President Obama's supporters in New York's gay community are already registering their appreciation for his new stance on gay marriage. Campaign officials are telling supporters privately they've already noticed an uptick in giving and offers to host new fundraising events.
A reelection fundraiser in New York targeting gay and Latino supporters was already planned before the president's announcement. But tickets for the event on Monday — which start at $5,000 — had not sold out.
The campaign, hoping for a crowd of about 150, sent out another round of invites on Thursday, which a spokeswoman said was standard practice for an unfilled event.
But the reaction to this appeal will be anything but standard, said Ethan Geto, a political consultant and longtime gay rights activist in New York. He's on a listserve of high-dollar LGBT donors, and he described the immediate reaction to the president's shift as an avalanche.
"Virtually everyone has said, 'I'm going to max out my $5,000, and now where can I give or raise and contribute much more money.'" Geto said. “The intensity of the emotion and the practical tangible result in terms of support for the campaign in meaningful ways, particularly in fundraising, are just astonishing.”
That means a boon for Obama's campaign coffers, and potentially for much bigger donations to the president's SuperPac, Priorities USA Action, which has struggled to match the fundraising of Restore Our Future, the SuperPAC backing Romney.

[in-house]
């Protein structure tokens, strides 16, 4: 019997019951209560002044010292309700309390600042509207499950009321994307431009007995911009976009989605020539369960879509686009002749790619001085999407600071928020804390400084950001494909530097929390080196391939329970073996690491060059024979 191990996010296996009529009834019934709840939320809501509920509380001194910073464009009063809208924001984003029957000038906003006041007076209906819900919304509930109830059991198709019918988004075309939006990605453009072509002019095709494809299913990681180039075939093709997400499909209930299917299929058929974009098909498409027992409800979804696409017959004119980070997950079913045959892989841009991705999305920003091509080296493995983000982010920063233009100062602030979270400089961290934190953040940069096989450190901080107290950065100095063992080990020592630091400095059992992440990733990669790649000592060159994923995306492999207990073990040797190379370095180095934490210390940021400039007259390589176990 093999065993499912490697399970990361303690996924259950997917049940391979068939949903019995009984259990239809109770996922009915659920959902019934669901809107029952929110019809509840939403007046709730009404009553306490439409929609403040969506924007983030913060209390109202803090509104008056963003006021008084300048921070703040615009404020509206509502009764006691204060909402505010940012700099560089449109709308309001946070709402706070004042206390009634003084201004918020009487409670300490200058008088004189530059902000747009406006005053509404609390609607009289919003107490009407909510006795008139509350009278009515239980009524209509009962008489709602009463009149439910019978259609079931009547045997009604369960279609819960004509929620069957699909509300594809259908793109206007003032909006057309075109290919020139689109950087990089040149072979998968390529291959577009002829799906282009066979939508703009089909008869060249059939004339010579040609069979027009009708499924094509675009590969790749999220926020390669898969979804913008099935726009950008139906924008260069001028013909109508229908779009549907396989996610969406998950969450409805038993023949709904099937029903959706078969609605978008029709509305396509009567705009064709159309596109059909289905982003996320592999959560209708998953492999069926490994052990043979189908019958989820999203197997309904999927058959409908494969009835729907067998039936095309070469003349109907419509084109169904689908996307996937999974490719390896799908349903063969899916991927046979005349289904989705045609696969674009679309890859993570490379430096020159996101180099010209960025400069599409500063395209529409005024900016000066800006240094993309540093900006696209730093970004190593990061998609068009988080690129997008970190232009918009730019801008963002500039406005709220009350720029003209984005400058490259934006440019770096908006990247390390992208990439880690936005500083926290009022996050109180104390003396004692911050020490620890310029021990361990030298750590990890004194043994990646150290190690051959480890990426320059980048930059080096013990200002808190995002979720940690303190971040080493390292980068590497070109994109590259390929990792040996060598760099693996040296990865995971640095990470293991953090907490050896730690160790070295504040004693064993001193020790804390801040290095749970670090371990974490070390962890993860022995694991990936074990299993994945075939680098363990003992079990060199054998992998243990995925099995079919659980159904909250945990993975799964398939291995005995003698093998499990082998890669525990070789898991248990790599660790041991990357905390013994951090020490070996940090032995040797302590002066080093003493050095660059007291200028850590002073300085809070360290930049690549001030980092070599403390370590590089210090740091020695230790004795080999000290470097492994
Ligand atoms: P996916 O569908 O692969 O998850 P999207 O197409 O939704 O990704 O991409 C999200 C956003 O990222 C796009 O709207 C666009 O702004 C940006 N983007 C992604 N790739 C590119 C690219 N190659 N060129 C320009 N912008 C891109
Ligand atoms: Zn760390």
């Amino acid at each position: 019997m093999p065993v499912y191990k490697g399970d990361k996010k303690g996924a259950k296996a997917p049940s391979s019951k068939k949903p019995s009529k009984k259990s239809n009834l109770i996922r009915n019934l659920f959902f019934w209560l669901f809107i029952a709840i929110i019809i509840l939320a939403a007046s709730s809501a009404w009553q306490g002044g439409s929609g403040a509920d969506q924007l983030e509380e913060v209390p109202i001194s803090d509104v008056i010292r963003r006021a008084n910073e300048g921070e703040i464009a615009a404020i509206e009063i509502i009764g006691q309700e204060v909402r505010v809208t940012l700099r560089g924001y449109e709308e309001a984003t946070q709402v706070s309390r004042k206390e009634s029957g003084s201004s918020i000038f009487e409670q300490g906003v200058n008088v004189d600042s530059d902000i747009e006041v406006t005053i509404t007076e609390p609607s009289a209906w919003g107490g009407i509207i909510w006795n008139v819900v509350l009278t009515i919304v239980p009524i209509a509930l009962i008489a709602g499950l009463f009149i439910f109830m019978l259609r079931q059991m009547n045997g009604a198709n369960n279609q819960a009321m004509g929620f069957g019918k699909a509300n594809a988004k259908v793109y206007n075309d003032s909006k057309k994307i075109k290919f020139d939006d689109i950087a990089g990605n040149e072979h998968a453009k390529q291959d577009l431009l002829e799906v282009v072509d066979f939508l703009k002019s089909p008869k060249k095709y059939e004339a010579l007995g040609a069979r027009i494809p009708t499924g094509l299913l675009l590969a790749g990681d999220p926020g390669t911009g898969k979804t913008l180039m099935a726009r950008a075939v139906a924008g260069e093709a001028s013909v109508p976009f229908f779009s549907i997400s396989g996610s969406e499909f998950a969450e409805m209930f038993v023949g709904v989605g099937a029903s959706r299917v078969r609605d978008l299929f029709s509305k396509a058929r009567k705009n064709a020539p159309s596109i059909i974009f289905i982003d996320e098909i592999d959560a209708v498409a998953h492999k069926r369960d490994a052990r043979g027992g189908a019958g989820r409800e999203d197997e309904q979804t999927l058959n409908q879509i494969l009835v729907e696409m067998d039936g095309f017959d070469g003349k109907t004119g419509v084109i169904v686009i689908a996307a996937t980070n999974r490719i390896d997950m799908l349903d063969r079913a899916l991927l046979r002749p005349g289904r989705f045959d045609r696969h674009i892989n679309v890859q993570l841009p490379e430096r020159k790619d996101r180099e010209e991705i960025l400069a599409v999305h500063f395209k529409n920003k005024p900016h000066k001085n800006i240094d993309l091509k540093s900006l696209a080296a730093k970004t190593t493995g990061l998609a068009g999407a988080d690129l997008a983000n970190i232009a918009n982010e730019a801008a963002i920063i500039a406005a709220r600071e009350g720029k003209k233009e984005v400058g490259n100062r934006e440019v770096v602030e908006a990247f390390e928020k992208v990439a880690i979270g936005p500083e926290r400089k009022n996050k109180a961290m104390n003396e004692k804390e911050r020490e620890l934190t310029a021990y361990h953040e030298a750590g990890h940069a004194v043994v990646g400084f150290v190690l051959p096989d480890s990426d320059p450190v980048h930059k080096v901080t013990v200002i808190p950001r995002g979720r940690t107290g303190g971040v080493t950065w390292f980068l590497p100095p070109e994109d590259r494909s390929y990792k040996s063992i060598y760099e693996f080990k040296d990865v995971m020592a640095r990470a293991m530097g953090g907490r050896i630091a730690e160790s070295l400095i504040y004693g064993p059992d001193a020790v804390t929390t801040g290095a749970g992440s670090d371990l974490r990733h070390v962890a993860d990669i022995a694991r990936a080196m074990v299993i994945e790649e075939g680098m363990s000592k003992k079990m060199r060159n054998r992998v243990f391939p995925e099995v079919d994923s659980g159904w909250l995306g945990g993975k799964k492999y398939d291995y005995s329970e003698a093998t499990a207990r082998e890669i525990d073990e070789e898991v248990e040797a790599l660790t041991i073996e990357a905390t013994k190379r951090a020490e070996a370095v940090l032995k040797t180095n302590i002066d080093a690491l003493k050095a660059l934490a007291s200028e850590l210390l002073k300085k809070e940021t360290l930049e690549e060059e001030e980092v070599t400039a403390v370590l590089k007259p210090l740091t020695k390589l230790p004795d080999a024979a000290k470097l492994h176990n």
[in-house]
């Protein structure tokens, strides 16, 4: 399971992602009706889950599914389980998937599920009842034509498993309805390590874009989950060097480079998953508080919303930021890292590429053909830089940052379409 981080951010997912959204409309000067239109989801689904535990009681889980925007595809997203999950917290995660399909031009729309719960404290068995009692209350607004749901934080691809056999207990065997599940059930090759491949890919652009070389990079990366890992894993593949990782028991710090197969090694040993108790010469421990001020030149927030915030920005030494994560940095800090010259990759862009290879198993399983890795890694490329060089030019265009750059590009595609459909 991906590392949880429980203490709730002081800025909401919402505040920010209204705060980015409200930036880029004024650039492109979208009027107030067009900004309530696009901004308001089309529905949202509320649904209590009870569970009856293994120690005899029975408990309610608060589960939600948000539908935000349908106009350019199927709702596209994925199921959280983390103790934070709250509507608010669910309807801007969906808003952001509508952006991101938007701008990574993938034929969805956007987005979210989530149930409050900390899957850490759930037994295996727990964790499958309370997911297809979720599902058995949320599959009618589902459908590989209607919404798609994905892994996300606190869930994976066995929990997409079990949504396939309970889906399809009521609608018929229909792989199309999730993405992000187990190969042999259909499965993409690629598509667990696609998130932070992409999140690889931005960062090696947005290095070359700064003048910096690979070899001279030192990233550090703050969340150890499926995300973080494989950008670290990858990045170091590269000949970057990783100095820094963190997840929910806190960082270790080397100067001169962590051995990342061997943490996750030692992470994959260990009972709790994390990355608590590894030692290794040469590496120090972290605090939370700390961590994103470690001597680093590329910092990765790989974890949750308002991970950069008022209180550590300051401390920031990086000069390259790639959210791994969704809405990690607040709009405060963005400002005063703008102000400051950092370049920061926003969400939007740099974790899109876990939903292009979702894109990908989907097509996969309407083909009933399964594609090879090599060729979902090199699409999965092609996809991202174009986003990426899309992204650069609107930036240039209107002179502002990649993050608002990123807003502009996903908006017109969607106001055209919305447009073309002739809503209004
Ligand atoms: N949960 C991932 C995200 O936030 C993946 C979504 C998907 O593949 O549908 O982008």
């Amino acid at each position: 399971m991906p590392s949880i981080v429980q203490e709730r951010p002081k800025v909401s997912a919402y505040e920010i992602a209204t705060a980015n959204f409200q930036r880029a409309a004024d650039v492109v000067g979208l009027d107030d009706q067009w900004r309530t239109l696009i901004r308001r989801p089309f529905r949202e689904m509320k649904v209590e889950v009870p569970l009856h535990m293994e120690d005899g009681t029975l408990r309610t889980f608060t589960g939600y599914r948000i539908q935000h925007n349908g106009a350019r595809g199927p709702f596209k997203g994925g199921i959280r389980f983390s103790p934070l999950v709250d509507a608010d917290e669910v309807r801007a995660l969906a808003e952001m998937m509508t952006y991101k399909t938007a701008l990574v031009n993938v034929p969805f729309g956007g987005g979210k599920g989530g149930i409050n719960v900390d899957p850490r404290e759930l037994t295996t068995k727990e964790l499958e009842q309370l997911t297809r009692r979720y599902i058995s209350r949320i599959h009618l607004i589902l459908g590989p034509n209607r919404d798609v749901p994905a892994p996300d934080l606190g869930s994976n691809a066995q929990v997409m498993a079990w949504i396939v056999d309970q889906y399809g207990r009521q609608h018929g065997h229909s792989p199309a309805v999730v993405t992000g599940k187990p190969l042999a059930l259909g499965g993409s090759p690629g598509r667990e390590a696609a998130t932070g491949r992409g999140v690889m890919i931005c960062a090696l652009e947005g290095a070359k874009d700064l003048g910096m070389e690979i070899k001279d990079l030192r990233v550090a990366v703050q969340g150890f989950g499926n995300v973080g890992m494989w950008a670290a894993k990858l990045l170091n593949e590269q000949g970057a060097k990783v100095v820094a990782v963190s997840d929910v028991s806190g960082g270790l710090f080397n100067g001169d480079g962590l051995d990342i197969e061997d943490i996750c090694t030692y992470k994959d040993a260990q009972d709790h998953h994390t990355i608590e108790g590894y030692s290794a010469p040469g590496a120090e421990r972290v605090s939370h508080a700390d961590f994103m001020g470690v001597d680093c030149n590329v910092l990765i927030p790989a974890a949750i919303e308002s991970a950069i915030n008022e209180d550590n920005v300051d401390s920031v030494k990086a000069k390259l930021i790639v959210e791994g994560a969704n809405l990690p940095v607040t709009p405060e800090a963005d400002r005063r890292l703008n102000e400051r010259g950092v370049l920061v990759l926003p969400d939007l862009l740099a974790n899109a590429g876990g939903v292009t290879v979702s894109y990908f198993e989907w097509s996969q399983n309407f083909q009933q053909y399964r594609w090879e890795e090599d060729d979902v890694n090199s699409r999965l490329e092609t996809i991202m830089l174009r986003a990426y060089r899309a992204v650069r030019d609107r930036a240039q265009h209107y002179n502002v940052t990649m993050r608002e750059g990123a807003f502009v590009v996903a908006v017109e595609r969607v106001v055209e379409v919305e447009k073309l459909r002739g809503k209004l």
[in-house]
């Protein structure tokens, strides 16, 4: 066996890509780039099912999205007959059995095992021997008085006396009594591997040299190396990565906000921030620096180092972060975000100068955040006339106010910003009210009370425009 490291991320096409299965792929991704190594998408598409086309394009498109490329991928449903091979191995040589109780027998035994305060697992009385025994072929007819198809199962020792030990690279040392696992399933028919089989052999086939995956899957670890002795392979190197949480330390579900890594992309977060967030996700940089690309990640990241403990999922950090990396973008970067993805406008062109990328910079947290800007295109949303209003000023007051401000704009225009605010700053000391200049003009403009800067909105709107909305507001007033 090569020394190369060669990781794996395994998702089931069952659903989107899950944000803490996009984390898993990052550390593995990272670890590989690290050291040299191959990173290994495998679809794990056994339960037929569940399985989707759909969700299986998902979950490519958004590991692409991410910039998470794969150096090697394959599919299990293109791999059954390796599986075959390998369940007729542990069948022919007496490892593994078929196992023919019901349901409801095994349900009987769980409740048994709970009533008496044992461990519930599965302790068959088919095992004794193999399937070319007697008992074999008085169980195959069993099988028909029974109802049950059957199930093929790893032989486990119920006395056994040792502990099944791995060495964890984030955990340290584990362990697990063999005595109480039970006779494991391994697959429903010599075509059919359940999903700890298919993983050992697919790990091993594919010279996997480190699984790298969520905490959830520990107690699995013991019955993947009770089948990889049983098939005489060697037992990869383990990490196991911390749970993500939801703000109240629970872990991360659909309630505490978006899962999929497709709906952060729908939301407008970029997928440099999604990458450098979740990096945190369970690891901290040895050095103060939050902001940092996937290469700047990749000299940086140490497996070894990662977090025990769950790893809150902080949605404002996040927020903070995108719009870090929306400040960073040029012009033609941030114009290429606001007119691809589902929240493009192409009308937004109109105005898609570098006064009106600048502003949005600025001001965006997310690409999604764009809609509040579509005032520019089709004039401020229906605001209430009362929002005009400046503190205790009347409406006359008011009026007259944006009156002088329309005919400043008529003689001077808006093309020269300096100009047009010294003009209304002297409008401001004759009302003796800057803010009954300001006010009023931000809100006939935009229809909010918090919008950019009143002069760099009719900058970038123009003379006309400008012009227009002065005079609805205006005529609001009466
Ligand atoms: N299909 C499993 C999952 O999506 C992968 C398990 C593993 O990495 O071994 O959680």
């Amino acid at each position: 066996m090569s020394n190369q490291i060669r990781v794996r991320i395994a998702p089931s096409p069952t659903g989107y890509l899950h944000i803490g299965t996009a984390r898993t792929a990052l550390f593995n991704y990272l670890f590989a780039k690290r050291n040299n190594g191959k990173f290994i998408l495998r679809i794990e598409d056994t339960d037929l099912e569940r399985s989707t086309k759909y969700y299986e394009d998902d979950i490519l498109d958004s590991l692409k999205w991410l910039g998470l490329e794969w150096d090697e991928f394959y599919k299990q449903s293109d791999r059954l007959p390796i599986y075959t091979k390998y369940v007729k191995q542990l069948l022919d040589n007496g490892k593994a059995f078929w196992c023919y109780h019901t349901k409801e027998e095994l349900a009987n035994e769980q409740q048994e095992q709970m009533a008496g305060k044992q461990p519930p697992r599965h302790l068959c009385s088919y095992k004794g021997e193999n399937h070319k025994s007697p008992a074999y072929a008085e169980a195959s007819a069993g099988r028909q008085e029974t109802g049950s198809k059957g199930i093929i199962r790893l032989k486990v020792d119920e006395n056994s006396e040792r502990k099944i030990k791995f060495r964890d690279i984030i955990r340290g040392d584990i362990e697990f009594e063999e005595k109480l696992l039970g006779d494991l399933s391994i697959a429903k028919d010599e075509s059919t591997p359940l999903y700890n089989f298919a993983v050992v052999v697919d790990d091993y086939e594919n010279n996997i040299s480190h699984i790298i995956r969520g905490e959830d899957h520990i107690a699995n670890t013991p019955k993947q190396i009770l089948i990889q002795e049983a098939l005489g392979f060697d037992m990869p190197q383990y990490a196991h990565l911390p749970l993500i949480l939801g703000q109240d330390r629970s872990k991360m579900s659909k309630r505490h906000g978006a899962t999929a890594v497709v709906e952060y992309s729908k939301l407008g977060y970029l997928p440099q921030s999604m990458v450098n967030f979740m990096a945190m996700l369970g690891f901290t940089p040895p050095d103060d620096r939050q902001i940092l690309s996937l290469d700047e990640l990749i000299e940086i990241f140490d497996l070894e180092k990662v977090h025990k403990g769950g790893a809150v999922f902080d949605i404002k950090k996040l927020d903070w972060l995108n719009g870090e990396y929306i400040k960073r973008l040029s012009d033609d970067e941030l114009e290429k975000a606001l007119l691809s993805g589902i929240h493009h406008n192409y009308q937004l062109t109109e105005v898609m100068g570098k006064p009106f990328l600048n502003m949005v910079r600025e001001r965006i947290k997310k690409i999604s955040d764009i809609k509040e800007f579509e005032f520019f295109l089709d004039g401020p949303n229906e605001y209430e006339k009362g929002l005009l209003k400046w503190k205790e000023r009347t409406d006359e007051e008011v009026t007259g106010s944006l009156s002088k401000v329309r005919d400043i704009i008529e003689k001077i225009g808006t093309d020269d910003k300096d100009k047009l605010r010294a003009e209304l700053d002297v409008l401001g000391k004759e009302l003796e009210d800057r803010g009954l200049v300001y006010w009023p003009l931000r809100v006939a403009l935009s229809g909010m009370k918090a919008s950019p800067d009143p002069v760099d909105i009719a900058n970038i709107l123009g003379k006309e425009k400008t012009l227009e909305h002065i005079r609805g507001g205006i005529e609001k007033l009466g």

This enthusiasm is quite a change from less than a year ago, when the president was jeered by the audience at a New York LGBT fundraising gala when he hedged on the marriage question.
It’s also markedly different from 2008, said Joan Garry, the national co-chair of the LGBT Finance Committee for Obama’s 2008 campaign and former director of the Gay and Lesbian Alliance Against Defamation (GLAAD). She said that this moment isn't just past supporters getting re-energized. Rather, she emphasized, the president's stated commitment to same-sex marriage fundamentally transforms his relationship with his LGBT supporters, sparking a level of support that wasn't there four years ago.
“We raised a great deal of money based on promise, based on hope," Garry said. "What seemed to be missing at that time was an authenticity, an empathy, from the then-candidate Obama. There was a missing connection to LGBT people. That’s the difference now.”
And she said the campaign finance implications of that difference were immediately evident as she talked to fellow LGBT activists.
"There was one gentleman I can think of who's raised $10,000 in small increments in 24 hours, and he was one of the most vocal people over the last couple of years disappointed with the president and where he stands on marriage,” she said. “My sense is that the checkbooks have begun to fly.”